Field Notes from Uganda 2: An unwanted frog and a gift from the baboons

Dr Rose Badaza, a pteridophyte taxonomist, was leading a group of students to learn basic fern identification. Despite her short stature she’s a formidable personality with an air of command.

It’s often difficult to engage students in plants when their primary interest is animals; they’re so easily distracted. At one point one of the students picked up a frog, eliciting the usual cooing from the group, who all clustered round. Rose was unimpressed. Her eyes swelled and her lip trembled in mock apoplexy. “Put that frog down!”, she declared, turning heads within a five mile radius. “We are botanists. The frog is our enemy.” Duly chastened, the student gently released his prize.

The students present their tributes to Rose for inspection.

The students present their trophies to Rose for inspection.

With some downtime this afternoon I took a stroll through the home gardens in the village adjacent to the forest reserve. As I rambled along, familar small shapes darted through the bananas just out of sight, calling out “Msungu! Msungu!” and the occasional “How are you!”, though too shy to wait for a response.

As I turned to head back, one bolder child stepped out and beckoned me to follow. Approaching a hut just off the trail, a gaggle of children emerged, and all became clear. They had run home to smear their faces with white chalk, and were now excitedly dancing up and down, pointing at themselves and chanting “Msungu! Msungu!” with broad smiles on their faces. These days blacking up is considered terribly offensive. But whiting up? I’m fine with that.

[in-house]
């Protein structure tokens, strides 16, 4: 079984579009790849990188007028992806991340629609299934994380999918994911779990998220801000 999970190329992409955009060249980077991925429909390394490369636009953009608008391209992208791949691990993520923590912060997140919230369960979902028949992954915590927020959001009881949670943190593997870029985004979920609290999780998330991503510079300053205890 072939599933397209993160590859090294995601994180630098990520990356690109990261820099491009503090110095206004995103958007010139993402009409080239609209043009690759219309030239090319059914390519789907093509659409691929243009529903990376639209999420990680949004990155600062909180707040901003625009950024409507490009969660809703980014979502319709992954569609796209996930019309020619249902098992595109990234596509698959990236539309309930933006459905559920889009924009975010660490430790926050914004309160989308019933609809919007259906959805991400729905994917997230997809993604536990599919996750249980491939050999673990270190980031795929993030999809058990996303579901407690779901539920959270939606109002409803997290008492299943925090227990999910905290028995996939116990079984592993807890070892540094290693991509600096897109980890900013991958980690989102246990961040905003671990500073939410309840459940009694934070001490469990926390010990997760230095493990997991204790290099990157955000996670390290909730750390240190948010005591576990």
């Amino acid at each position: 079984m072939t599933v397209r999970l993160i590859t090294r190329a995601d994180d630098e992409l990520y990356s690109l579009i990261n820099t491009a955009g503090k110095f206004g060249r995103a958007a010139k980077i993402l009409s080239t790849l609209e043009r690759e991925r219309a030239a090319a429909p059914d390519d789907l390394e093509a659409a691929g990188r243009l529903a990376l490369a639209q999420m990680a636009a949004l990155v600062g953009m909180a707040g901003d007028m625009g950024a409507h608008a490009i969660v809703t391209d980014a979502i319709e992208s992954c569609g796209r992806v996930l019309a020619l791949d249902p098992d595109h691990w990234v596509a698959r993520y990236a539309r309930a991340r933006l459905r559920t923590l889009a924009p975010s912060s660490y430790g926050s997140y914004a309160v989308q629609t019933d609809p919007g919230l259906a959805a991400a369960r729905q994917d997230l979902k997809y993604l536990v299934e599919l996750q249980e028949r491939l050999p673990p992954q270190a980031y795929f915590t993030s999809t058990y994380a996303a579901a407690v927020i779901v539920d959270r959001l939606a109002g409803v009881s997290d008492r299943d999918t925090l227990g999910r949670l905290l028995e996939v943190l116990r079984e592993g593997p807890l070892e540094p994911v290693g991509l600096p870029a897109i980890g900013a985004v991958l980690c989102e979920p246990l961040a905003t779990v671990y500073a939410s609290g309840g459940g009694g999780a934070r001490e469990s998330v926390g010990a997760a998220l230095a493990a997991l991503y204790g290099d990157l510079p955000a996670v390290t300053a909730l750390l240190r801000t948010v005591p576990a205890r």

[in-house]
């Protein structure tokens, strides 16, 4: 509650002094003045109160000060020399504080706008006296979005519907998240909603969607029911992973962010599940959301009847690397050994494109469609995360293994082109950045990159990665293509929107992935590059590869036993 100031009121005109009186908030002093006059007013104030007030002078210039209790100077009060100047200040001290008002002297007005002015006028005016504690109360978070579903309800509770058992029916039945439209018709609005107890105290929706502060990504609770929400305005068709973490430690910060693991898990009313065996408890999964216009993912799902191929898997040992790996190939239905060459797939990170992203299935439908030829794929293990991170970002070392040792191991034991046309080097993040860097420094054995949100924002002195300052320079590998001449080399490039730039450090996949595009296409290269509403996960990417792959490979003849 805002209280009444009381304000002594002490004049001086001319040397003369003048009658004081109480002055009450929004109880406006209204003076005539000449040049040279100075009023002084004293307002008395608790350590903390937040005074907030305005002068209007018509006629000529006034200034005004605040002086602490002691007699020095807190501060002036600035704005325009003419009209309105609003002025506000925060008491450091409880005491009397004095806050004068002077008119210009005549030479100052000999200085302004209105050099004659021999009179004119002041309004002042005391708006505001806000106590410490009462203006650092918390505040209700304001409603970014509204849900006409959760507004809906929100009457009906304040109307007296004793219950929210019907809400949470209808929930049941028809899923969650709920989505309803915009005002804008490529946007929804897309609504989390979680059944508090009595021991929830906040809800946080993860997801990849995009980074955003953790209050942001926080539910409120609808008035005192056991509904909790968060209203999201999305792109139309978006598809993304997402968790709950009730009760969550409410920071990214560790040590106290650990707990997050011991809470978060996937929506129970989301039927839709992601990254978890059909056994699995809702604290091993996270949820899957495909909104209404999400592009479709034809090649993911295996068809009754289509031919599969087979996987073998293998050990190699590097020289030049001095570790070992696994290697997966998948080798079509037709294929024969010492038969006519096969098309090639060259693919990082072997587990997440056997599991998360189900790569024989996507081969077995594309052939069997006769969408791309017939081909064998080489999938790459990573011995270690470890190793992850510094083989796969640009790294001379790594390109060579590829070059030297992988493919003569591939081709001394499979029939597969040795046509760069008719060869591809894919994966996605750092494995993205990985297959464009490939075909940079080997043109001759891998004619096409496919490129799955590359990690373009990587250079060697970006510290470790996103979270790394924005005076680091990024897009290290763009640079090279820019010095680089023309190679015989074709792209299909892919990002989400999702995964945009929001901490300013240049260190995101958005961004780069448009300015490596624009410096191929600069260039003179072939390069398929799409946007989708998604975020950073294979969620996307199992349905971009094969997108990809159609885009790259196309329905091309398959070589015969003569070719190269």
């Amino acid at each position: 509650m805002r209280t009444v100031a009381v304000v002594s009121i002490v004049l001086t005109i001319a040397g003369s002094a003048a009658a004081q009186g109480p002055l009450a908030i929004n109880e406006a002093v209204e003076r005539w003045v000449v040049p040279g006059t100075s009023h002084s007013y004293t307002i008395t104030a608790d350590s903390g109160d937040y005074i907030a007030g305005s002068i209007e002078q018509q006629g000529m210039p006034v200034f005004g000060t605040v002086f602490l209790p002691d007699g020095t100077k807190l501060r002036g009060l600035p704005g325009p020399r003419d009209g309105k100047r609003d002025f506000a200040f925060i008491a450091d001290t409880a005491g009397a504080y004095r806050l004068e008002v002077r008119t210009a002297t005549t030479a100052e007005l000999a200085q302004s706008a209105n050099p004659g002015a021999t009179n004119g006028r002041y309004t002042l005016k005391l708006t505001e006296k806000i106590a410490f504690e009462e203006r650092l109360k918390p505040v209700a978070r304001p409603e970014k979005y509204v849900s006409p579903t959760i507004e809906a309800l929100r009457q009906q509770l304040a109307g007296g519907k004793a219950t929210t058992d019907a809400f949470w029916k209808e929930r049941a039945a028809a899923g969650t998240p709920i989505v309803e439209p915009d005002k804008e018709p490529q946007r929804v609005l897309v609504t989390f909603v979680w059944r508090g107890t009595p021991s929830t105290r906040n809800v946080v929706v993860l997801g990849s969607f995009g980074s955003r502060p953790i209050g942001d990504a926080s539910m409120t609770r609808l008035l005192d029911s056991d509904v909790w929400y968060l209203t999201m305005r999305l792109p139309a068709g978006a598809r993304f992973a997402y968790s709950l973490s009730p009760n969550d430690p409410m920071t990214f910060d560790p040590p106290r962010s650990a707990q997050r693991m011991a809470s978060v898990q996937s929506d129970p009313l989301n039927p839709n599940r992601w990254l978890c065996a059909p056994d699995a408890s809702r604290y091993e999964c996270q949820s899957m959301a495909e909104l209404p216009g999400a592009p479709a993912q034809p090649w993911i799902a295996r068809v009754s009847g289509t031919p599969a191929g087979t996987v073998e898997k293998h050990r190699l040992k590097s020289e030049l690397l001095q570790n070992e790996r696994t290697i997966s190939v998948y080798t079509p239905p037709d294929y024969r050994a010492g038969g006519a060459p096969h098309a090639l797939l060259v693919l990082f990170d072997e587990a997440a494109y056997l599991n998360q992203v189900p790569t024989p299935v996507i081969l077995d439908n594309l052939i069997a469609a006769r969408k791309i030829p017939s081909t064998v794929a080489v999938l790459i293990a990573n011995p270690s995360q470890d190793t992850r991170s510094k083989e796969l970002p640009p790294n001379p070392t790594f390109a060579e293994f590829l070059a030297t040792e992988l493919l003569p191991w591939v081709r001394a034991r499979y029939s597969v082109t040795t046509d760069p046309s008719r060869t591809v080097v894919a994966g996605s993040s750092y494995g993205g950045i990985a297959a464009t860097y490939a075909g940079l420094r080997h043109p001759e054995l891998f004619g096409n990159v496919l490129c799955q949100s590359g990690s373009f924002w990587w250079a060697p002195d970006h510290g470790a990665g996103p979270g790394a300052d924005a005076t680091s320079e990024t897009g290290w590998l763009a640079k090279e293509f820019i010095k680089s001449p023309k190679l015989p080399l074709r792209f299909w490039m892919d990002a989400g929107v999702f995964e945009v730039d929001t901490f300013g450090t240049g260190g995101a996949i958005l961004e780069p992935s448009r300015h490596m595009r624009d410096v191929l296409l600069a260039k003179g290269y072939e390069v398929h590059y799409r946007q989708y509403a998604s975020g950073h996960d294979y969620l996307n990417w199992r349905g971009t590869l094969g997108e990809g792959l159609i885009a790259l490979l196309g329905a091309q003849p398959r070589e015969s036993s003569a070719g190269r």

Imitation is the sincerest form of flattery.

Imitation is the sincerest form of flattery.

One of the great nuisances here at the field station are the olive baboons, which prowl the compound in amongst the chalets, waiting to seize any chance to break in and help themselves to whatever foodstuffs they can find. The windows are barred but constant vigilance is essential. We have been warned of many occasions when they have discovered an overlooked entry point and wreaked havoc within.

Returning to my chalet this evening I found, carefully deposited on my doorstep, a partly-gnawed avocado, while a cluster of baboons sat at some remove watching my response. How should I treat this — as a peace offering? A gift? Is reciprocal altruism expected? I stepped over the abandoned fruit, then closed and bolted the door behind me. The avocado has since vanished along with the baboons. I fear that my insult will not go unpunished.

Butterfly ecologist Dr Perpetra Akite demonstrates her unusual collecting technique.

Butterfly ecologist Dr Perpetra Akite demonstrates her unusual collecting technique.


2 thoughts on “Field Notes from Uganda 2: An unwanted frog and a gift from the baboons

  1. Pingback: Field notes from Uganda 4: Are the elephants following me? | Trees In Space

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